The Secret DJ: “Sabotaging the next DJ is never OK”
Is it ever OK to sabotage the next DJ’s set if they are a bell-end? Any good stories about cut-throat DJ sabotage? Michael, Aberdeen
Clearly it is never OK to sabotage. The whole thing is not about you. Or about them. It is about the dancefloor. And no-one should want to do anything but the very best for the dancefloor. If you mess with the night you mess with everyone’s night. Unless every single person in there has submitted a written statement that the DJ is a terrible bell-end and it’s been presented to you in a large pile it’s obviously a very large no.
This doesn’t stop DJs doing it, however. Because of course the number one problem with all DJs, everywhere, is ego. Some DJs genuinely are deluded enough to think the whole night is entirely about them, and taking their umbrage out on every single person in the disco is nothing to these giant, staggering ego-beasts.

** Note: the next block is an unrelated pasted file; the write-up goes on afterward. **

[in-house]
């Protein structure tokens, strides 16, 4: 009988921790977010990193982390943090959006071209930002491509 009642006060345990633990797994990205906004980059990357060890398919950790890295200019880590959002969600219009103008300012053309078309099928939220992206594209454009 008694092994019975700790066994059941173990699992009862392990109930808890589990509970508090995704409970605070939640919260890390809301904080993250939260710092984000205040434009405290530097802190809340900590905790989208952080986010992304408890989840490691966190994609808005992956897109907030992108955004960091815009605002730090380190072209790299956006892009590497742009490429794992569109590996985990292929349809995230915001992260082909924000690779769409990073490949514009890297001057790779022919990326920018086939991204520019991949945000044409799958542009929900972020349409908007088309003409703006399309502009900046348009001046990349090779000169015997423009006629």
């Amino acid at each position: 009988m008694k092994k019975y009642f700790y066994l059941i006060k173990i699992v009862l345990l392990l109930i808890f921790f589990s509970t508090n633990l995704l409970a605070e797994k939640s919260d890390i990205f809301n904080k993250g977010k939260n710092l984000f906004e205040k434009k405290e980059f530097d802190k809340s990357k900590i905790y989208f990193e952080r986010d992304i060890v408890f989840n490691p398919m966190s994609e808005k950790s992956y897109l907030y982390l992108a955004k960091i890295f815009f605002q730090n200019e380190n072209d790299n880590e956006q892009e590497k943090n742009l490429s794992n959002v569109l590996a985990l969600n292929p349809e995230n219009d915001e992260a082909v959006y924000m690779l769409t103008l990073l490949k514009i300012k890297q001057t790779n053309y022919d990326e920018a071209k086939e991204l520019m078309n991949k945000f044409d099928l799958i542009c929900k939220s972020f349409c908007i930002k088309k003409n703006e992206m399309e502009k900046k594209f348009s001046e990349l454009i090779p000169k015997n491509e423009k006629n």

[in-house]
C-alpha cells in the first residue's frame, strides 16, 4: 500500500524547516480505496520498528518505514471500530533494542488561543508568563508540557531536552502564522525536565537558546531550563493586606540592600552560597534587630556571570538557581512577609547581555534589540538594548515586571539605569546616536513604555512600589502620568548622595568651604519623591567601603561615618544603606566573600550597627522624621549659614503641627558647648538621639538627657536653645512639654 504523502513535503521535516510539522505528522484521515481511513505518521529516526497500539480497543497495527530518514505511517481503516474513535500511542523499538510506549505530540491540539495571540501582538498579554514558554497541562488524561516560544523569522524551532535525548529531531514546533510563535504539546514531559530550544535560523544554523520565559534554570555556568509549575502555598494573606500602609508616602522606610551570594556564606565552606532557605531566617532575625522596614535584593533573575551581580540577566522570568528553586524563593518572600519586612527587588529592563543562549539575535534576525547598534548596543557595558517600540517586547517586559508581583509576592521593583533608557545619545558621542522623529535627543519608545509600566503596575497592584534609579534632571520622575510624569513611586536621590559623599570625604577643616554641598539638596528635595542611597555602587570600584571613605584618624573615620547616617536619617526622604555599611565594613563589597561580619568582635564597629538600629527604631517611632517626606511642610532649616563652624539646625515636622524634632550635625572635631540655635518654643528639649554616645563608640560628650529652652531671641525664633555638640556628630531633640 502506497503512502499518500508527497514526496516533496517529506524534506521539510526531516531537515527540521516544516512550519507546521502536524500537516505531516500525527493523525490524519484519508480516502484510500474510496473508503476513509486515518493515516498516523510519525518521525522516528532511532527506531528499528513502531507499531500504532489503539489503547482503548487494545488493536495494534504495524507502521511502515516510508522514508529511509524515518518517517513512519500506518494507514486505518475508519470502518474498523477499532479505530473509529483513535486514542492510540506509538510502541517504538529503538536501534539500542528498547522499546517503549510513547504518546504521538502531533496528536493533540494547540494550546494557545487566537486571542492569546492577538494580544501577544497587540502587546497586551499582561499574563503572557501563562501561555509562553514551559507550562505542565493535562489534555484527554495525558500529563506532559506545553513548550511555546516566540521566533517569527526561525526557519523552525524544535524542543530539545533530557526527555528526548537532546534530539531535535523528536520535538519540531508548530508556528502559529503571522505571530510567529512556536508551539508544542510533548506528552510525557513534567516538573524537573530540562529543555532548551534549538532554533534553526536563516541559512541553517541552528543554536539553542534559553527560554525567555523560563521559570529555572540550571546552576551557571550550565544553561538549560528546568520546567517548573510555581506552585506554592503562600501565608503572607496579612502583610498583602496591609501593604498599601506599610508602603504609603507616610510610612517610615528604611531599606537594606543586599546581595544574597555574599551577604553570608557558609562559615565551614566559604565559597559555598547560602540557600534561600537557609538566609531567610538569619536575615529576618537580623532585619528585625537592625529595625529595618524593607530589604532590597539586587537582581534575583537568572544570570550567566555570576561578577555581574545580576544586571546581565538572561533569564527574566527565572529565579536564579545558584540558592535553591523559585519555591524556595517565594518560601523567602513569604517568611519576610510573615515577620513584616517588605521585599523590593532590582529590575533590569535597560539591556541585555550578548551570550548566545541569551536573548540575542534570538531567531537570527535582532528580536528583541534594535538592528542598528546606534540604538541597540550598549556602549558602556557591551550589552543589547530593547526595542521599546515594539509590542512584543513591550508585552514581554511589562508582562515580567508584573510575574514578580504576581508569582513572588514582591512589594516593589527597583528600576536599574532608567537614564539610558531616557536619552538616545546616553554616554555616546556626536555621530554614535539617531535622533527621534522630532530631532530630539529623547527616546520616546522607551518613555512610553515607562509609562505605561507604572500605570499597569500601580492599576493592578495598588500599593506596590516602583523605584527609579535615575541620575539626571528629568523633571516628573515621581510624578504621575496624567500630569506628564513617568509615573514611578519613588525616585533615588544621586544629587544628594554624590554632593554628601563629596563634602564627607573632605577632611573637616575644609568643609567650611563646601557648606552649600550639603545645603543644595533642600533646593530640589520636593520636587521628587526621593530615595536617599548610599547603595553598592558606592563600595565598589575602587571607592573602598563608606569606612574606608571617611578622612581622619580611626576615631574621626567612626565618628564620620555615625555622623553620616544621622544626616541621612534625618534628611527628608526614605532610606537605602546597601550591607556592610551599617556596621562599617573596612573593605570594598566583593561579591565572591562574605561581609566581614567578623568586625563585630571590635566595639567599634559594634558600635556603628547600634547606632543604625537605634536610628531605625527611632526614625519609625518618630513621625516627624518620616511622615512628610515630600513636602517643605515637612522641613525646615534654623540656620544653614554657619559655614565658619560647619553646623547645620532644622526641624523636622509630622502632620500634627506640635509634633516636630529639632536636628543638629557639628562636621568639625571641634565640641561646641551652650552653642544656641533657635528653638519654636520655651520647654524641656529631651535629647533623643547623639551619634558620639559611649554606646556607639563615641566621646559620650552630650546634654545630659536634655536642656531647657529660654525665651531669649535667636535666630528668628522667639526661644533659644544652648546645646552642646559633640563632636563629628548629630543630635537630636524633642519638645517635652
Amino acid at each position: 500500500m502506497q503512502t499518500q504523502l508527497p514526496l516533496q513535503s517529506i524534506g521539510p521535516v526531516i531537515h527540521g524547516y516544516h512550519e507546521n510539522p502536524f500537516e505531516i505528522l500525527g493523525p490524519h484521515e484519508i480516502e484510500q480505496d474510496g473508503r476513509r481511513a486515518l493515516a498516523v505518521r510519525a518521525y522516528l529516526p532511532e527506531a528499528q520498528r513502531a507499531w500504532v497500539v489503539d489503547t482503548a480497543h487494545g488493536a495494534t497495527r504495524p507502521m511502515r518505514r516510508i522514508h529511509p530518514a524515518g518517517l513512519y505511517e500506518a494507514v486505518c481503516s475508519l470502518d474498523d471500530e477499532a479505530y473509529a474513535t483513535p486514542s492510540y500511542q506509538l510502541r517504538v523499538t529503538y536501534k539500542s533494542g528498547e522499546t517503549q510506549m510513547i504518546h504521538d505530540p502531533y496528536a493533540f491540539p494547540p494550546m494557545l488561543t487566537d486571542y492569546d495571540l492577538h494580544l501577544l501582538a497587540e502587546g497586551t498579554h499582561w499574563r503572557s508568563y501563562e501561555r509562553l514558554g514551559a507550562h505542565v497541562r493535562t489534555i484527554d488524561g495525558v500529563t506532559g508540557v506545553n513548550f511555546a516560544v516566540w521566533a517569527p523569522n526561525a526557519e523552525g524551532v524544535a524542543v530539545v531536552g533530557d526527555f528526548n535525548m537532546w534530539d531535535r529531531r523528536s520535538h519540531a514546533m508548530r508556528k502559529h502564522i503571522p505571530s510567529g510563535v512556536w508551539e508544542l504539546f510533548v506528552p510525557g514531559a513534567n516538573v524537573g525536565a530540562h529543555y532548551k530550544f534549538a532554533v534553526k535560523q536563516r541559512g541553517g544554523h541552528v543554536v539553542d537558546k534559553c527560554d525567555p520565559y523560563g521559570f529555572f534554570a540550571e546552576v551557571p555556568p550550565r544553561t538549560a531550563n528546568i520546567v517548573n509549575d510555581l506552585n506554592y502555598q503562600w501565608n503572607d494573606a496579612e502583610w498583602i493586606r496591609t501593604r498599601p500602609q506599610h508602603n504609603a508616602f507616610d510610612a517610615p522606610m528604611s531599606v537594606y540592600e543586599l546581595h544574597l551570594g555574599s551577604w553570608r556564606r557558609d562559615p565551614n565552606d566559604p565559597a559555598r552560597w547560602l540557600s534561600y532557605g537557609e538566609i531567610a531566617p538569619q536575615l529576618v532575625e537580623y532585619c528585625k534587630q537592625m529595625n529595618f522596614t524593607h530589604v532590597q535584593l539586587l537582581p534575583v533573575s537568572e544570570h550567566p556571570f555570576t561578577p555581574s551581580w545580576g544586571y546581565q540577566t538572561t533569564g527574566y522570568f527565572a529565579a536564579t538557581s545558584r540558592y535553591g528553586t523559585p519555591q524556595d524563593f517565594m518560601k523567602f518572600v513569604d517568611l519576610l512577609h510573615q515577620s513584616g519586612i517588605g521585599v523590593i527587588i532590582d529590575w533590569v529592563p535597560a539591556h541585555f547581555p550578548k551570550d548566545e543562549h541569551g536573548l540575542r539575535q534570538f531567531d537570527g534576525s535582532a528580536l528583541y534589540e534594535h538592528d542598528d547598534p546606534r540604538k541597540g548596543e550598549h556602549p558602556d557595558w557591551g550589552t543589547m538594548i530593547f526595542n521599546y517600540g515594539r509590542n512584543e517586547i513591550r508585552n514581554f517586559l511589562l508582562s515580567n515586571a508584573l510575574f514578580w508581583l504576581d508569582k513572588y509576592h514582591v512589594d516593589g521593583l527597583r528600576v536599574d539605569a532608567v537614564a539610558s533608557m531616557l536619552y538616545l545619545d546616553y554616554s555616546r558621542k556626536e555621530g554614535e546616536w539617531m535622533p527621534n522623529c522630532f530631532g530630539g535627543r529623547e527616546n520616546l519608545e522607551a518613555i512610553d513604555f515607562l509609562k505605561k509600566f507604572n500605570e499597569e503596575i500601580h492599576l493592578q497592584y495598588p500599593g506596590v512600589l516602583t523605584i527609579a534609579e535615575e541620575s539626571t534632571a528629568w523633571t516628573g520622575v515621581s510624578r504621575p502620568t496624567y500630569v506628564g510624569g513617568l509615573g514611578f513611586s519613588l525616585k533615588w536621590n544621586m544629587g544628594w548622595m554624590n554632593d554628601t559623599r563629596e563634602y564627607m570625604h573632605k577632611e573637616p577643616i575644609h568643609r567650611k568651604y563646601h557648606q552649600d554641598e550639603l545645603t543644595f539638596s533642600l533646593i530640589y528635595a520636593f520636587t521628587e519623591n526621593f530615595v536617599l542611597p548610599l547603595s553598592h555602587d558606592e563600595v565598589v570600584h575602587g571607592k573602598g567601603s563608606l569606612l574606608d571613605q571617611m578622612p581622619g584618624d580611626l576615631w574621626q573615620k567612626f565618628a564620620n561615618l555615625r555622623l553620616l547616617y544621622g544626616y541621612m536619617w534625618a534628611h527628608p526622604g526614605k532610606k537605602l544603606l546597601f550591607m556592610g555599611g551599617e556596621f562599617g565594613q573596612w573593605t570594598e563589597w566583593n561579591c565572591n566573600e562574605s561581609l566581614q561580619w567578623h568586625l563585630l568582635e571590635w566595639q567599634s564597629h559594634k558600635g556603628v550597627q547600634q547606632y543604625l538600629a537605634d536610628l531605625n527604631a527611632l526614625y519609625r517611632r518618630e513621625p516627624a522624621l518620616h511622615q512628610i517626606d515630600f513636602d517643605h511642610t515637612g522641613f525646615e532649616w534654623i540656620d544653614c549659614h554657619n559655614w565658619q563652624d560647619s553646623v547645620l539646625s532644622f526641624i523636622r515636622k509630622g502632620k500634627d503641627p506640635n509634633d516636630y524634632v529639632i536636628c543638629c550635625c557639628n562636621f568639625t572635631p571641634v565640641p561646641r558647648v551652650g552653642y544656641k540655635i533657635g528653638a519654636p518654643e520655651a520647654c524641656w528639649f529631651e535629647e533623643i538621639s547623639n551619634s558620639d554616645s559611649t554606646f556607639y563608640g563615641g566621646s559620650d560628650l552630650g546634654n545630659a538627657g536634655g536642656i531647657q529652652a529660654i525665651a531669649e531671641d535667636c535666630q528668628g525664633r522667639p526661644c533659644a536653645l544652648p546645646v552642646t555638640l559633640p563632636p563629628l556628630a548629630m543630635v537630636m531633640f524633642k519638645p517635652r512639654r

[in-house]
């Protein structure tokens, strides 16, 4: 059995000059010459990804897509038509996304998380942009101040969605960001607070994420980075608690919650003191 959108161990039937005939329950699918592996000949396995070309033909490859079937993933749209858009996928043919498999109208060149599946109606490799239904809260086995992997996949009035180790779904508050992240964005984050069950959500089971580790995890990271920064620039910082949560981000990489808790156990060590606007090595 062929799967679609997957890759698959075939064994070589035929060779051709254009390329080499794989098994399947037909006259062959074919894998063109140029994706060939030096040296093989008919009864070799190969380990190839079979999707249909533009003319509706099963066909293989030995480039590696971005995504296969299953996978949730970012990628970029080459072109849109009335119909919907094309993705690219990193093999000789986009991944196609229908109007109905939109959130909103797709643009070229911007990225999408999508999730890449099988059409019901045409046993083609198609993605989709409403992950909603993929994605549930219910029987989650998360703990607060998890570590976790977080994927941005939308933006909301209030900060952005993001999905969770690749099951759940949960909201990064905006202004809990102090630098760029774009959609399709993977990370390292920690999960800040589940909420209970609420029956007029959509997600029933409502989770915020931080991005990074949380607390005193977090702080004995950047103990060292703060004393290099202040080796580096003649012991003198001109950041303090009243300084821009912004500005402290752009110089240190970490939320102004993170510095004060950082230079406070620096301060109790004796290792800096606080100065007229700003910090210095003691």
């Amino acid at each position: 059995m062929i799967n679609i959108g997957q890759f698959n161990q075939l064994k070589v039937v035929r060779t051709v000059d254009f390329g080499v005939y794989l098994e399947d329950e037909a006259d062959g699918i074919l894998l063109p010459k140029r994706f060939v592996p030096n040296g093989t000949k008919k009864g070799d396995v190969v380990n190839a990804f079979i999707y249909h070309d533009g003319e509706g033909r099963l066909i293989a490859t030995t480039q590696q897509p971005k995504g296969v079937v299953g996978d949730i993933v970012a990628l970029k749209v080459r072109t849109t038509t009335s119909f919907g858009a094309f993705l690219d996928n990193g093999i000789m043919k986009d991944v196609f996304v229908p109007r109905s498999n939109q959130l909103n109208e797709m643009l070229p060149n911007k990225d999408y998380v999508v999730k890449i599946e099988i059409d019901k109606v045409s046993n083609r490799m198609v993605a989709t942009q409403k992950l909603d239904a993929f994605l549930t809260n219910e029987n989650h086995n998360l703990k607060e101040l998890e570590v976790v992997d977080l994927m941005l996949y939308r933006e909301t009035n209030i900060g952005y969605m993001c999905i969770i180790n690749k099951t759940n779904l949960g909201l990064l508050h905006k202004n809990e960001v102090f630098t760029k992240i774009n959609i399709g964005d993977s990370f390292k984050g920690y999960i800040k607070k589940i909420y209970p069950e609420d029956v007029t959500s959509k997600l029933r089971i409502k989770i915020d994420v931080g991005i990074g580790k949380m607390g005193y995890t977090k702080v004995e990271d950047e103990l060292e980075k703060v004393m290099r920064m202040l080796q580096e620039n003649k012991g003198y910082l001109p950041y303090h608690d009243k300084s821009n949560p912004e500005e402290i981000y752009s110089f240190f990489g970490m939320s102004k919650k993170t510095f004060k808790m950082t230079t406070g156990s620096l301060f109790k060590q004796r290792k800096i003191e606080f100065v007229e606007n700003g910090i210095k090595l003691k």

The saddest form of sabotage is the big name contractually insisting all the other DJs are turned down until they play. We’ve all seen it. It’s utterly pathetic. Or there’s Johnny Laptops insisting the whole thing stop while they install their bobbins, buttons and bells when they should have done it before the doors opened is the other things we see a lot. And if you don’t think that climbing all over the DJ currently trying to work and unplugging the track that’s playing isn’t sabotage then you clearly haven’t had it happen to you often enough.
Then there are more esoteric examples. Like the Space resident who used to delight in running to the club manager whenever any DJ played music he disapproved of. Or the very same rotter standing next to a guest DJ very early in the morning, yawning dramatically while reading a freshly imported copy of The Sun and eating a fried egg sandwich like some sort of buzzkill driving instructor.
A lot of sabotage is down to ignorance, inexperience or stupidity. Like promoters rushing to get you off the decks for playing an a capella that used to be considered a moment of great beauty during the acid house years, but which they simply think is a house remix of the vocalist in question. Yeah, fired for playing an a capella over a beat, otherwise known as ‘DJing’.